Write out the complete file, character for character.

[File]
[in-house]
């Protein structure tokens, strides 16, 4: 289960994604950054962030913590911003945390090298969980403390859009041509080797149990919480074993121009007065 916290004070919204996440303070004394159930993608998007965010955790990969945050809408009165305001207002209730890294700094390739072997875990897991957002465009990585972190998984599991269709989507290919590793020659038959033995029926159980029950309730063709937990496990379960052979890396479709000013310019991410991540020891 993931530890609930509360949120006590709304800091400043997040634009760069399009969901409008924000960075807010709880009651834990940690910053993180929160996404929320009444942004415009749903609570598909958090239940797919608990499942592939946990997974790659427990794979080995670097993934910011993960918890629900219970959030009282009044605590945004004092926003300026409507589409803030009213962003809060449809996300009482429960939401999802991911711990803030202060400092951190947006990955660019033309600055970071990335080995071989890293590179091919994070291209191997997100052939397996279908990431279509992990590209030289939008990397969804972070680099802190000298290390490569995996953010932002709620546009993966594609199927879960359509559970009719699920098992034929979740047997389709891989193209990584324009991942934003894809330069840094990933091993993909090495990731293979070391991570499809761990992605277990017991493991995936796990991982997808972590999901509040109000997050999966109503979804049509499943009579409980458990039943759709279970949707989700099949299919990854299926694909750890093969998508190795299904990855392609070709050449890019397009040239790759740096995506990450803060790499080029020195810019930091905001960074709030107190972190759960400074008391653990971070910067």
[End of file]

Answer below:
[in-house]
């Protein structure tokens, strides 16, 4: 289960994604950054962030913590911003945390090298969980403390859009041509080797149990919480074993121009007065 916290004070919204996440303070004394159930993608998007965010955790990969945050809408009165305001207002209730890294700094390739072997875990897991957002465009990585972190998984599991269709989507290919590793020659038959033995029926159980029950309730063709937990496990379960052979890396479709000013310019991410991540020891 993931530890609930509360949120006590709304800091400043997040634009760069399009969901409008924000960075807010709880009651834990940690910053993180929160996404929320009444942004415009749903609570598909958090239940797919608990499942592939946990997974790659427990794979080995670097993934910011993960918890629900219970959030009282009044605590945004004092926003300026409507589409803030009213962003809060449809996300009482429960939401999802991911711990803030202060400092951190947006990955660019033309600055970071990335080995071989890293590179091919994070291209191997997100052939397996279908990431279509992990590209030289939008990397969804972070680099802190000298290390490569995996953010932002709620546009993966594609199927879960359509559970009719699920098992034929979740047997389709891989193209990584324009991942934003894809330069840094990933091993993909090495990731293979070391991570499809761990992605277990017991493991995936796990991982997808972590999901509040109000997050999966109503979804049509499943009579409980458990039943759709279970949707989700099949299919990854299926694909750890093969998508190795299904990855392609070709050449890019397009040239790759740096995506990450803060790499080029020195810019930091905001960074709030107190972190759960400074008391653990971070910067």